The Buddhist temple complex of Dambulla consists of five cave temples carved under a very large overhanging rock. The temples were carved out over several centuries, but the oldest dates back to the 1st century B.C.E. The temples include numerous carved statues of Buddha, and his faithful disciple Ananda, as well as Hindu deities.
The largest of the caves is known as the Maharaja Vihara Lena, or Cave of the Great Kings, so named because the cave contains the statues of two ancient, great Sri Lankan kings—Valagambahu and Nissankamalla. Fifty or so Buddha statues, including a life-sized granite one, are all contained inside the temple as is small stupa surrounded by eleven seated Buddhas.
The cave walls and ceiling are entirely painted with paintings depicting early Buddhist historical events and murals with traditional Buddhist designs. Like all the other cave temples, this one is dimly lit, preserving the vibrant colors of the paintings and murals.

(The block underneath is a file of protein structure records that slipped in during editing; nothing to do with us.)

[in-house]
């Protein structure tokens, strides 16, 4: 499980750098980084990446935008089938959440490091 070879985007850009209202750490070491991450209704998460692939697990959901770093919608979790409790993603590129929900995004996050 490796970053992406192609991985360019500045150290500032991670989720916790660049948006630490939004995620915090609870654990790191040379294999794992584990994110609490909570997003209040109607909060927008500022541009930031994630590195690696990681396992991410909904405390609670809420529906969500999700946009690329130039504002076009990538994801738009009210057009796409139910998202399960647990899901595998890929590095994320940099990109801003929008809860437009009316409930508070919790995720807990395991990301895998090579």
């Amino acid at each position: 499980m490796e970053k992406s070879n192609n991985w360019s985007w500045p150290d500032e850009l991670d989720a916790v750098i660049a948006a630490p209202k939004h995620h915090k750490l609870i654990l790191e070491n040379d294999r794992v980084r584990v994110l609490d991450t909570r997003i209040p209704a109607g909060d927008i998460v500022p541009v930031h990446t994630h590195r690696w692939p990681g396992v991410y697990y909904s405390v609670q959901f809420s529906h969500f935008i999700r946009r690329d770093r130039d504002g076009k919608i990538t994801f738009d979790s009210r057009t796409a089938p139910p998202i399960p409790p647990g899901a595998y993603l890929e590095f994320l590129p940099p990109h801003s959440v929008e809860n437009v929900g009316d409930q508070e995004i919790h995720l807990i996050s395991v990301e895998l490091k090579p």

Another unusual feature of this particular cave temple is the large metal bowl that was placed inside the cave centuries ago, presumably to catch rain dripping from the cave roof. It's said that even in a severe drought, the water in the bowl does not dry up.
Dambulla is one of the UNESCO World Heritage sites located in the region known as Sri Lanka's Cultural Triangle. If you ever go to Sri Lanka, you must go to Dambulla. It is a very unique and spectacular site!